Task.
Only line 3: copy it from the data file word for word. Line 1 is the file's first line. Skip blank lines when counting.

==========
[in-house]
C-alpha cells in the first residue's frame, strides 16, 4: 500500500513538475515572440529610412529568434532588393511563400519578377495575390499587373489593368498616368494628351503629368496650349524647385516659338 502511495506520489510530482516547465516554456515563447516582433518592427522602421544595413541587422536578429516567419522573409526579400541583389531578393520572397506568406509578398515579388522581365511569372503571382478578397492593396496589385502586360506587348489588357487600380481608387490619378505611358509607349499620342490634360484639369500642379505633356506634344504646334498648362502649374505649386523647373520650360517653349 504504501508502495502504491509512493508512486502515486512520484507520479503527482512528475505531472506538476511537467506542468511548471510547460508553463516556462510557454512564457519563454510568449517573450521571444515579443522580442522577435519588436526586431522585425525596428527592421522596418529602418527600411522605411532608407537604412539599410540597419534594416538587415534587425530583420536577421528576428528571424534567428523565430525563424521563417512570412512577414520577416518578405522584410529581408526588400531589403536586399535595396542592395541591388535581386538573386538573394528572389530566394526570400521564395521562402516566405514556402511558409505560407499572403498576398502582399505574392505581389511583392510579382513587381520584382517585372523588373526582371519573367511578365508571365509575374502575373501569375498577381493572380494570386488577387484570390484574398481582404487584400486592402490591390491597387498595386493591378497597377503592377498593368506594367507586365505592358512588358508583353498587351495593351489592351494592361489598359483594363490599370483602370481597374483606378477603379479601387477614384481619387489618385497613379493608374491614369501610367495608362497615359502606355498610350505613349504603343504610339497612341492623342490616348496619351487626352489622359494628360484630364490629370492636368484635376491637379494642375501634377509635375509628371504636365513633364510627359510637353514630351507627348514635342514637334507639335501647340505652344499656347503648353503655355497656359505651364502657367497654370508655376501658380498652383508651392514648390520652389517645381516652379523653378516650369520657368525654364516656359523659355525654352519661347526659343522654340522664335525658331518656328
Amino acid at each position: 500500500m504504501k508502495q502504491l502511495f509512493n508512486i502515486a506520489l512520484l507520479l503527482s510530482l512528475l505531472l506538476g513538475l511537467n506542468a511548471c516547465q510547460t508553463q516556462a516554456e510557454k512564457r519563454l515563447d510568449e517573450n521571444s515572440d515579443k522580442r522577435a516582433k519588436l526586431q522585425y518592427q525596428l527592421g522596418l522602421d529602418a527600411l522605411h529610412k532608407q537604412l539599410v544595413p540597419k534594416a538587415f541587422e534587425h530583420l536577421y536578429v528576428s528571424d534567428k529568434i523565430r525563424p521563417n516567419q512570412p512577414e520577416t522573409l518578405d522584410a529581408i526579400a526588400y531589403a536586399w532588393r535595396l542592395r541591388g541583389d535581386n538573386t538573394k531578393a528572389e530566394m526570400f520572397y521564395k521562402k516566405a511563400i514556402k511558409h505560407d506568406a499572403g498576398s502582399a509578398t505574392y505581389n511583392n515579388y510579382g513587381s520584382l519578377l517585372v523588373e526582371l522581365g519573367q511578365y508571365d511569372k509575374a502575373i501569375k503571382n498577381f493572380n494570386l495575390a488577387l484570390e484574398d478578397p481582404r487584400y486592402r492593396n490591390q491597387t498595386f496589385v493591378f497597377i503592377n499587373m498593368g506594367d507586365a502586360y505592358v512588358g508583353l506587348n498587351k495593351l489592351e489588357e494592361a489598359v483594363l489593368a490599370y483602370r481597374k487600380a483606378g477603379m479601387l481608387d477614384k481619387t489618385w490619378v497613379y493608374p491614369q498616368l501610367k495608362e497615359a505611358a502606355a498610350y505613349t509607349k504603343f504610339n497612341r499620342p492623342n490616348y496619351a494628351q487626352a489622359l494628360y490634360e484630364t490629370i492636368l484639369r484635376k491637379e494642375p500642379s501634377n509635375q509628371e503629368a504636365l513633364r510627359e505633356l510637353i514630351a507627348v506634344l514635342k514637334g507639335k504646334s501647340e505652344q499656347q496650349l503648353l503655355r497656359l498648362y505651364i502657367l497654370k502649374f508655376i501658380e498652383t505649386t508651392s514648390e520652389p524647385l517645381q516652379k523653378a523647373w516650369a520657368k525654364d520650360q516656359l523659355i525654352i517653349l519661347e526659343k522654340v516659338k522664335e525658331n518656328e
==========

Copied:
Amino acid at each position: 500500500m504504501k508502495q502504491l502511495f509512493n508512486i502515486a506520489l512520484l507520479l503527482s510530482l512528475l505531472l506538476g513538475l511537467n506542468a511548471c516547465q510547460t508553463q516556462a516554456e510557454k512564457r519563454l515563447d510568449e517573450n521571444s515572440d515579443k522580442r522577435a516582433k519588436l526586431q522585425y518592427q525596428l527592421g522596418l522602421d529602418a527600411l522605411h529610412k532608407q537604412l539599410v544595413p540597419k534594416a538587415f541587422e534587425h530583420l536577421y536578429v528576428s528571424d534567428k529568434i523565430r525563424p521563417n516567419q512570412p512577414e520577416t522573409l518578405d522584410a529581408i526579400a526588400y531589403a536586399w532588393r535595396l542592395r541591388g541583389d535581386n538573386t538573394k531578393a528572389e530566394m526570400f520572397y521564395k521562402k516566405a511563400i514556402k511558409h505560407d506568406a499572403g498576398s502582399a509578398t505574392y505581389n511583392n515579388y510579382g513587381s520584382l519578377l517585372v523588373e526582371l522581365g519573367q511578365y508571365d511569372k509575374a502575373i501569375k503571382n498577381f493572380n494570386l495575390a488577387l484570390e484574398d478578397p481582404r487584400y486592402r492593396n490591390q491597387t498595386f496589385v493591378f497597377i503592377n499587373m498593368g506594367d507586365a502586360y505592358v512588358g508583353l506587348n498587351k495593351l489592351e489588357e494592361a489598359v483594363l489593368a490599370y483602370r481597374k487600380a483606378g477603379m479601387l481608387d477614384k481619387t489618385w490619378v497613379y493608374p491614369q498616368l501610367k495608362e497615359a505611358a502606355a498610350y505613349t509607349k504603343f504610339n497612341r499620342p492623342n490616348y496619351a494628351q487626352a489622359l494628360y490634360e484630364t490629370i492636368l484639369r484635376k491637379e494642375p500642379s501634377n509635375q509628371e503629368a504636365l513633364r510627359e505633356l510637353i514630351a507627348v506634344l514635342k514637334g507639335k504646334s501647340e505652344q499656347q496650349l503648353l503655355r497656359l498648362y505651364i502657367l497654370k502649374f508655376i501658380e498652383t505649386t508651392s514648390e520652389p524647385l517645381q516652379k523653378a523647373w516650369a520657368k525654364d520650360q516656359l523659355i525654352i517653349l519661347e526659343k522654340v516659338k522664335e525658331n518656328e